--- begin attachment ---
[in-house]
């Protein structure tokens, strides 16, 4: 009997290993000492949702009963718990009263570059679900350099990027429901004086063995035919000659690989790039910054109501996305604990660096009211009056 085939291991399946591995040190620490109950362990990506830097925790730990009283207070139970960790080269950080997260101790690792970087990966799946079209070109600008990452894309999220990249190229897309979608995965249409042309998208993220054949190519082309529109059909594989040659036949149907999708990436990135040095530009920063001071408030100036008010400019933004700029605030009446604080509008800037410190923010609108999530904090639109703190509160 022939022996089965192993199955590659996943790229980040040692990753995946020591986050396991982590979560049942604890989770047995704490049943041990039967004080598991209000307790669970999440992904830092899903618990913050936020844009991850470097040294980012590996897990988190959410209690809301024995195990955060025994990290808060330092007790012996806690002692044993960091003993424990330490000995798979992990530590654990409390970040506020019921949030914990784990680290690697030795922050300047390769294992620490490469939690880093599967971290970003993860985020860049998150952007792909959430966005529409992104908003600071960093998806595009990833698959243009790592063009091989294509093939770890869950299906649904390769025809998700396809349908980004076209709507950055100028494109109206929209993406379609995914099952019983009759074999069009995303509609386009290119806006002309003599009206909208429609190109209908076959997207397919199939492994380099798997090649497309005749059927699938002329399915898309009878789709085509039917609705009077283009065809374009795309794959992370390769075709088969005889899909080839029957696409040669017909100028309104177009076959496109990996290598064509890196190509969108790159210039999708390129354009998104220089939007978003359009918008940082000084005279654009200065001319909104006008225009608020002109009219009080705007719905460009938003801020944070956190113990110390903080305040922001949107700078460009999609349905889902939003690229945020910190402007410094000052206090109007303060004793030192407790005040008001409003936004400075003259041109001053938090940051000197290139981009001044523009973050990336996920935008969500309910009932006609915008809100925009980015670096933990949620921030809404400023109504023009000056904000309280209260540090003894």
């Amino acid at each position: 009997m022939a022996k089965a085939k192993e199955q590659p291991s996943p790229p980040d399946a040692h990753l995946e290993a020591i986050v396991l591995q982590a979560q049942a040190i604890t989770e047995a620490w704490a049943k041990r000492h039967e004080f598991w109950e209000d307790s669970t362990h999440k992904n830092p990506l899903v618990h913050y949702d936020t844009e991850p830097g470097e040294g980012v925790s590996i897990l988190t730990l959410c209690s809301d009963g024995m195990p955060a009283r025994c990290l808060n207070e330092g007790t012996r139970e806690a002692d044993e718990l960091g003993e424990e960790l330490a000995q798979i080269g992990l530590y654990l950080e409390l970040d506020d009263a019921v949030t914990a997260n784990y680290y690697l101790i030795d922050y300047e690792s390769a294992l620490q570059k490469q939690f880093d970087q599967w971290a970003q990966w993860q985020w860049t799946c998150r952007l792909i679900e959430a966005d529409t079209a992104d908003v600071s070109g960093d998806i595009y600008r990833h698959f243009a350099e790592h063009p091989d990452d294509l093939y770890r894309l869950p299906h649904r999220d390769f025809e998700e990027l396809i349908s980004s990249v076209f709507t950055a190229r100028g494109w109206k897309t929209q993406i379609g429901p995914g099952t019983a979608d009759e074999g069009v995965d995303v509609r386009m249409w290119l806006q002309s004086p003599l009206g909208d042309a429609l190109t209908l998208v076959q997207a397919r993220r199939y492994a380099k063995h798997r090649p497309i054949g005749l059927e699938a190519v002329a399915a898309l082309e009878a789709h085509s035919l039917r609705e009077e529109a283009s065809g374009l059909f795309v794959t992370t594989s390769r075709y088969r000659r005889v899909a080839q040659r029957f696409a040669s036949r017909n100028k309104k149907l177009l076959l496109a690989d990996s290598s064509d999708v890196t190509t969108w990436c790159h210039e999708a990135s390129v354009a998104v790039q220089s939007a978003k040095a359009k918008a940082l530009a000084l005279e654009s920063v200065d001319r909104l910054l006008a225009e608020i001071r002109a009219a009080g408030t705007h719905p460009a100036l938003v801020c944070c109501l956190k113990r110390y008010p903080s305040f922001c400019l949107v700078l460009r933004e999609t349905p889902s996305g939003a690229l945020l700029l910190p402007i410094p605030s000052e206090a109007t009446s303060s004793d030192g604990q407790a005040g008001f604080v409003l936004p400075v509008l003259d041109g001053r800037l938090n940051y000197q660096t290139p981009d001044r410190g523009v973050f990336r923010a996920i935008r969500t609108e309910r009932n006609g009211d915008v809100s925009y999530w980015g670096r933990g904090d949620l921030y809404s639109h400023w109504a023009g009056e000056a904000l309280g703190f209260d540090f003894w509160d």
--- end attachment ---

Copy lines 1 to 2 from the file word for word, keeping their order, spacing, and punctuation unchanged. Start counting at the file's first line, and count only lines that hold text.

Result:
[in-house]
């Protein structure tokens, strides 16, 4: 009997290993000492949702009963718990009263570059679900350099990027429901004086063995035919000659690989790039910054109501996305604990660096009211009056 085939291991399946591995040190620490109950362990990506830097925790730990009283207070139970960790080269950080997260101790690792970087990966799946079209070109600008990452894309999220990249190229897309979608995965249409042309998208993220054949190519082309529109059909594989040659036949149907999708990436990135040095530009920063001071408030100036008010400019933004700029605030009446604080509008800037410190923010609108999530904090639109703190509160 022939022996089965192993199955590659996943790229980040040692990753995946020591986050396991982590979560049942604890989770047995704490049943041990039967004080598991209000307790669970999440992904830092899903618990913050936020844009991850470097040294980012590996897990988190959410209690809301024995195990955060025994990290808060330092007790012996806690002692044993960091003993424990330490000995798979992990530590654990409390970040506020019921949030914990784990680290690697030795922050300047390769294992620490490469939690880093599967971290970003993860985020860049998150952007792909959430966005529409992104908003600071960093998806595009990833698959243009790592063009091989294509093939770890869950299906649904390769025809998700396809349908980004076209709507950055100028494109109206929209993406379609995914099952019983009759074999069009995303509609386009290119806006002309003599009206909208429609190109209908076959997207397919199939492994380099798997090649497309005749059927699938002329399915898309009878789709085509039917609705009077283009065809374009795309794959992370390769075709088969005889899909080839029957696409040669017909100028309104177009076959496109990996290598064509890196190509969108790159210039999708390129354009998104220089939007978003359009918008940082000084005279654009200065001319909104006008225009608020002109009219009080705007719905460009938003801020944070956190113990110390903080305040922001949107700078460009999609349905889902939003690229945020910190402007410094000052206090109007303060004793030192407790005040008001409003936004400075003259041109001053938090940051000197290139981009001044523009973050990336996920935008969500309910009932006609915008809100925009980015670096933990949620921030809404400023109504023009000056904000309280209260540090003894």